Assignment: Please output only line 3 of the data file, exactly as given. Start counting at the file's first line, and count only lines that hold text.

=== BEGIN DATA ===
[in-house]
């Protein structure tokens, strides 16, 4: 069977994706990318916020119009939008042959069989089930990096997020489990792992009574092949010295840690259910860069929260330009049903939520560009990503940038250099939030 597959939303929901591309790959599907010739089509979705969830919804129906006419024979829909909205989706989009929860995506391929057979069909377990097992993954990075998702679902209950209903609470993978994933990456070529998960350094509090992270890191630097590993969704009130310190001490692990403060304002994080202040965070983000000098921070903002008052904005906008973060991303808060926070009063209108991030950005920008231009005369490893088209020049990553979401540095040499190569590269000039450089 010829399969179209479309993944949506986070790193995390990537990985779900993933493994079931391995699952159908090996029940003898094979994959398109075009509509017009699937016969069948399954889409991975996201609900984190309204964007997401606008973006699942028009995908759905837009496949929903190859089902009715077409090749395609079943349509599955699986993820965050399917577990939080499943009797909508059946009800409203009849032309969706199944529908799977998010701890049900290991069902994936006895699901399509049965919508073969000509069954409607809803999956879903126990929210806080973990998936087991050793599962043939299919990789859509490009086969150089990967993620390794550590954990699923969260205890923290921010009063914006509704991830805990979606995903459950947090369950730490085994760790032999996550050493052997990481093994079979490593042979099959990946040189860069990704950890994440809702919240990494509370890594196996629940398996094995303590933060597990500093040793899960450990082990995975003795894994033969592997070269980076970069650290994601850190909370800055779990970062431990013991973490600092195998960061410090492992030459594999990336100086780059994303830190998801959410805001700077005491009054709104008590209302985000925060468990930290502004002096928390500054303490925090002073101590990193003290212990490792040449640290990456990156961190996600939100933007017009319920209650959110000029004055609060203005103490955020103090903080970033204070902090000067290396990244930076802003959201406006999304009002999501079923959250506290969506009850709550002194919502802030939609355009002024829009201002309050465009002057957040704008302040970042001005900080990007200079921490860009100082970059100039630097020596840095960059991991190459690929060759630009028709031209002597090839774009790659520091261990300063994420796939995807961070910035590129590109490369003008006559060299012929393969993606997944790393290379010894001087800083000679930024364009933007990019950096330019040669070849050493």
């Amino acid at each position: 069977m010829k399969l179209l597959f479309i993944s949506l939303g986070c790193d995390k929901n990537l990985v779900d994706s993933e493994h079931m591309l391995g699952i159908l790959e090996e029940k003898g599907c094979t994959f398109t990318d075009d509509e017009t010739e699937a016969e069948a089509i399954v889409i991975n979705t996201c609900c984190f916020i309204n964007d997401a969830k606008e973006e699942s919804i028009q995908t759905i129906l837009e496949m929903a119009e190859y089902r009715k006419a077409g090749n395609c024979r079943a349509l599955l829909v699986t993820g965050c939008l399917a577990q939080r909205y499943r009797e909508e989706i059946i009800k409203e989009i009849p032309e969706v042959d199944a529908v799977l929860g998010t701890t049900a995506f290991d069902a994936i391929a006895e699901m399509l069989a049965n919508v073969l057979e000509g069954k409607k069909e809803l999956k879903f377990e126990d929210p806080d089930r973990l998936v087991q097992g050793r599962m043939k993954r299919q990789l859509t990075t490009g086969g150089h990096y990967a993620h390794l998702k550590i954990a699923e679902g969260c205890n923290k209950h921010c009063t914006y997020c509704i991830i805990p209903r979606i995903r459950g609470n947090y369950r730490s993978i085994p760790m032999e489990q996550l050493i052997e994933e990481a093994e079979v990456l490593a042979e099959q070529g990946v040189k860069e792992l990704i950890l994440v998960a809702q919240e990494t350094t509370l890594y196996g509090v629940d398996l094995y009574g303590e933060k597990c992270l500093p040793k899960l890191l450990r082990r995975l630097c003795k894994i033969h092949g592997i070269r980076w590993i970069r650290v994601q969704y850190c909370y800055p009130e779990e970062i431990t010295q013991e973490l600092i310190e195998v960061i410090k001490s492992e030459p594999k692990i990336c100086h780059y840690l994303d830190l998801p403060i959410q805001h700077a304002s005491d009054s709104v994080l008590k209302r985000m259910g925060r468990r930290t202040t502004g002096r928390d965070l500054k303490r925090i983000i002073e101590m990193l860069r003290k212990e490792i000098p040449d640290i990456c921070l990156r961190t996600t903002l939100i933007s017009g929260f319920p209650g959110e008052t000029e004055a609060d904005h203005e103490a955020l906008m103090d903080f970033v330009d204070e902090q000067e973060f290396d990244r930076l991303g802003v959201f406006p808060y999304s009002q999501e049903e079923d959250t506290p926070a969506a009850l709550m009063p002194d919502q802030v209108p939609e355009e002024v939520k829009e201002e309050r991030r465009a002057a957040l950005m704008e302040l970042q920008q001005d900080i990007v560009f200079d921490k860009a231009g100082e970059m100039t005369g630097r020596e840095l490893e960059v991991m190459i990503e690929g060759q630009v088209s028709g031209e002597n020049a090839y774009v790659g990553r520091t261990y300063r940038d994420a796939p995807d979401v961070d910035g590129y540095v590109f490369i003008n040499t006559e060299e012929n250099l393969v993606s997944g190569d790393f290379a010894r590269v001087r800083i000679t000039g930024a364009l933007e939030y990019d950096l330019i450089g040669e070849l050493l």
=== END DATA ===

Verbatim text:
């Amino acid at each position: 069977m010829k399969l179209l597959f479309i993944s949506l939303g986070c790193d995390k929901n990537l990985v779900d994706s993933e493994h079931m591309l391995g699952i159908l790959e090996e029940k003898g599907c094979t994959f398109t990318d075009d509509e017009t010739e699937a016969e069948a089509i399954v889409i991975n979705t996201c609900c984190f916020i309204n964007d997401a969830k606008e973006e699942s919804i028009q995908t759905i129906l837009e496949m929903a119009e190859y089902r009715k006419a077409g090749n395609c024979r079943a349509l599955l829909v699986t993820g965050c939008l399917a577990q939080r909205y499943r009797e909508e989706i059946i009800k409203e989009i009849p032309e969706v042959d199944a529908v799977l929860g998010t701890t049900a995506f290991d069902a994936i391929a006895e699901m399509l069989a049965n919508v073969l057979e000509g069954k409607k069909e809803l999956k879903f377990e126990d929210p806080d089930r973990l998936v087991q097992g050793r599962m043939k993954r299919q990789l859509t990075t490009g086969g150089h990096y990967a993620h390794l998702k550590i954990a699923e679902g969260c205890n923290k209950h921010c009063t914006y997020c509704i991830i805990p209903r979606i995903r459950g609470n947090y369950r730490s993978i085994p760790m032999e489990q996550l050493i052997e994933e990481a093994e079979v990456l490593a042979e099959q070529g990946v040189k860069e792992l990704i950890l994440v998960a809702q919240e990494t350094t509370l890594y196996g509090v629940d398996l094995y009574g303590e933060k597990c992270l500093p040793k899960l890191l450990r082990r995975l630097c003795k894994i033969h092949g592997i070269r980076w590993i970069r650290v994601q969704y850190c909370y800055p009130e779990e970062i431990t010295q013991e973490l600092i310190e195998v960061i410090k001490s492992e030459p594999k692990i990336c100086h780059y840690l994303d830190l998801p403060i959410q805001h700077a304002s005491d009054s709104v994080l008590k209302r985000m259910g925060r468990r930290t202040t502004g002096r928390d965070l500054k303490r925090i983000i002073e101590m990193l860069r003290k212990e490792i000098p040449d640290i990456c921070l990156r961190t996600t903002l939100i933007s017009g929260f319920p209650g959110e008052t000029e004055a609060d904005h203005e103490a955020l906008m103090d903080f970033v330009d204070e902090q000067e973060f290396d990244r930076l991303g802003v959201f406006p808060y999304s009002q999501e049903e079923d959250t506290p926070a969506a009850l709550m009063p002194d919502q802030v209108p939609e355009e002024v939520k829009e201002e309050r991030r465009a002057a957040l950005m704008e302040l970042q920008q001005d900080i990007v560009f200079d921490k860009a231009g100082e970059m100039t005369g630097r020596e840095l490893e960059v991991m190459i990503e690929g060759q630009v088209s028709g031209e002597n020049a090839y774009v790659g990553r520091t261990y300063r940038d994420a796939p995807d979401v961070d910035g590129y540095v590109f490369i003008n040499t006559e060299e012929n250099l393969v993606s997944g190569d790393f290379a010894r590269v001087r800083i000679t000039g930024a364009l933007e939030y990019d950096l330019i450089g040669e070849l050493l």